“Wonderful!” said the voice on the phone. “I’ll be there in five minutes!”
We were standing, bag and baggage, outside the gracious old Town Hall in Llandudno, one of the oldest buildings in the town… and we were planning on spending the night there…if we could. It is not so odd as it sounds, these days, it is known as The Capri, a superb guesthouse where we had stayed on our outbound journey.
In fact, Lee, the proprietor, was there in two minutes. Beaming, he seemed genuinely pleased that we had returned so soon. I imagine that many people will promise to come back, but may leave it a year or two between visits. We’d been away two nights and the Capri was our first choice for our last night away…and he cannot have been more pleased than we were, finding he had room for us.
He is a lovely chap, welcoming and friendly and, oddly enough, with family in Monyash, one of ‘our’ villages in Derbyshire. Recently returned from several years in Australia, he had bought the Capri and his passion for the new venture is obvious, in everything from his enthusiasm to the minute detail with which he looks after his guests. I loved the fact that every room was decorated in a different style… none of your factory hotels, this, but a place of genuine comfort. Instead of wheezing my way to the cosy and traditional room on the top floor, this time I was ushered into a very modern one, all leather and crystal and with a bathtub to die for. Tiny things like corkscrews and hot chocolate in the bedrooms, as well as fridges and little extras in the bathroom make such a difference to comfort. I don’t often go overboard about accommodation, as all we really need is the basics and a good breakfast… which was perfect here, especially after the ‘not included’ debacle at the other place… but we will be going back to the Capri. I highly recommend it… and no, Lee isn’t paying me 🙂 Excellence just deserves to be noticed.
After settling in, we took Lee’s advice and wandered down to the Queen Vic for dinner. It had, after all, been a long and fruitful day and by this time we were ravenous. Then, well and truly fed, we felt the need to wander. Well, let’s be fair… I did and my companion generously agreed. The joys of the seaside hold few mysteries for him, as he was raised in one of the north’s iconic seaside towns. For me, though, the sea, sand, pier and all those sounds and smells… they bring back childhood memories.
Not just memories either, they bring back the feeling, that excited anticipation that is the magic of childhood. We always lived far enough from the coast that a trip to the seaside was both a treat and an adventure. It was mostly day trips, though sometimes we camped or stayed in caravans…and I always looked at the tall guesthouses with a certain degree of envy, promising myself a ‘some day…’. So you can imagine, I was in seventh heaven. Silently resisting the urge to indulge in candyfloss or the freshly fried doughnuts that would delight my childish soul but give my adult body heartburn and way too many calories, we wandered sedately along the pier.
We could not help noticing how dragonlike the profile of Great Orme looks in the dusk… a vast wyrm looking out over the sea. The pier was almost deserted except for a few evening strollers and the inevitable seagulls. One youngster, probably hopeful of being fed, took a great interest in us and we were obliged to stop for a while and converse with him. He didn’t seem to see anything odd in this at all… quite unlike a number of people who raised eyebrows and smiled at the lunatics as they passed.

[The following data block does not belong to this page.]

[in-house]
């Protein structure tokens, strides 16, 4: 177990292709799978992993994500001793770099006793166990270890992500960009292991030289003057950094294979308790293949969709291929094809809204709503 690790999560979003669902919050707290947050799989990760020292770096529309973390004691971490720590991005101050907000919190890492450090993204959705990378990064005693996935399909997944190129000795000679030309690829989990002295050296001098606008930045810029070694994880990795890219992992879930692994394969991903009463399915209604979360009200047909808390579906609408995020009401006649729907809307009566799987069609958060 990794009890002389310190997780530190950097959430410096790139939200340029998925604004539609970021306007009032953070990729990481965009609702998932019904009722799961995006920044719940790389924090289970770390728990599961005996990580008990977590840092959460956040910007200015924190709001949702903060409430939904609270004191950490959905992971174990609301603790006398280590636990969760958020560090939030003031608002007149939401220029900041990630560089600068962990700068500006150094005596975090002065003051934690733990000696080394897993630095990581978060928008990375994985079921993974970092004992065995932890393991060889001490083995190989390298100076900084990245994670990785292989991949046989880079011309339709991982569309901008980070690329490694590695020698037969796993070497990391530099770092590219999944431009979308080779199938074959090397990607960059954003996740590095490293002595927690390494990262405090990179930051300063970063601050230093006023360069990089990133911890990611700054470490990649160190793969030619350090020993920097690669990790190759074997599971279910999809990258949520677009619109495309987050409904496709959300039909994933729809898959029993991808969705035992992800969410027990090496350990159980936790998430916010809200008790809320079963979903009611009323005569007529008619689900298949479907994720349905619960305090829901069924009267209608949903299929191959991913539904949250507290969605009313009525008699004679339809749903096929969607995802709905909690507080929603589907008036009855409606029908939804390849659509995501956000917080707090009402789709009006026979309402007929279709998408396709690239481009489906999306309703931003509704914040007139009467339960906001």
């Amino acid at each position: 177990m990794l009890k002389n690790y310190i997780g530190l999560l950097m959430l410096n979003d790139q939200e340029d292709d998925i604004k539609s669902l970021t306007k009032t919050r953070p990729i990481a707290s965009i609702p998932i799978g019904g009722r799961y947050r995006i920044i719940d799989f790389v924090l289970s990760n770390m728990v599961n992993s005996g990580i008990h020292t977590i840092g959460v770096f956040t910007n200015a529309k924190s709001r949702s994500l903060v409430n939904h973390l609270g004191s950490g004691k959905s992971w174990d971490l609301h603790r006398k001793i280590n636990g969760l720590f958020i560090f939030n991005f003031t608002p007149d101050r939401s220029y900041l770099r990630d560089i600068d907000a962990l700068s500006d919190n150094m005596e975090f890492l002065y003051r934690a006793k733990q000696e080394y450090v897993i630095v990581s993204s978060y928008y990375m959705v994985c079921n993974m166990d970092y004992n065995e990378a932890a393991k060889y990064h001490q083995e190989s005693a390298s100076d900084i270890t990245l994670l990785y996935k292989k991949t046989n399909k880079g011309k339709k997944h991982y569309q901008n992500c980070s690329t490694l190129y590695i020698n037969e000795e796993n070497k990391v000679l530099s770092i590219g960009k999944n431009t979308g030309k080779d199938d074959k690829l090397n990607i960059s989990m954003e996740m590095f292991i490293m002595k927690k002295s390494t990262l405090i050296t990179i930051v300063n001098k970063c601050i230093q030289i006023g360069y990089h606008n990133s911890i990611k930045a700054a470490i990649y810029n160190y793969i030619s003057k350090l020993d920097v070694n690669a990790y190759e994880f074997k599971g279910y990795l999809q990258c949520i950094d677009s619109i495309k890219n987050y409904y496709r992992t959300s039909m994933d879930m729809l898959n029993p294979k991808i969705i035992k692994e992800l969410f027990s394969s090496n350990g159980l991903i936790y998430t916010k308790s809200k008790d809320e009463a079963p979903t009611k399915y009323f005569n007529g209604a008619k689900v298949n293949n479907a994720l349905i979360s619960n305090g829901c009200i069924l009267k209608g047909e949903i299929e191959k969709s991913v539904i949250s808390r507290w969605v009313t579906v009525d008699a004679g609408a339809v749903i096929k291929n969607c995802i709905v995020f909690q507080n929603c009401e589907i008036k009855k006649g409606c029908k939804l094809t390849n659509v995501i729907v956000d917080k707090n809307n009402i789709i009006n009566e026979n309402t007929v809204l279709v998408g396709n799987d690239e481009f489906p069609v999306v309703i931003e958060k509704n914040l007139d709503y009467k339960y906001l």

Let’s be honest here, who else would be able to communicate so much about air and sea? He followed us for a while, evidently believing we could not resist his blandishments. He was right too…had we had anything to feed him, we could not have done so.
We watched pale jellyfish in the waters of the bay. I had been stung by a jellyfish in my teens, bathing off the coast of Margate. For once, the sea had been warmer than the swimming pool where we were staying. That jellyfish was nowhere near this big, though… these were huge. Prehistoric in form and origin, rather like the town. Unlike the jellyfish, though, the town has changed much over the centuries and now bears the unmistakable stamp of Victorian vision. Although traces of human habitation mark the area, dating right back to the Stone Age, most of Llandudno as we now see it was built in the nineteenth century, created from the marshlands of Llandudno Bay by architect Owen Williams under the eye of Lord Mostyn. Neither Jellyfish not the quintessential British seaside town have needed to change much at heart… they both serve the purpose of their design admirably.
Much as the seaside landscape delights the child in me, it is still the underlying landscape of air, sea and stone that captures my imagination. As the sun began to sink, Little Orme on the far side of the back remained clearly lit while Great Orme dimmed to a dark silhouette. Yet the form was attended by a pale ghost as the clouds created a white dragon to watch over our last night in Wales. It promised further adventures… and it was right. We still had a long way to go before the weekend was truly over and we had no idea what wonderful things might still lie in wait for us…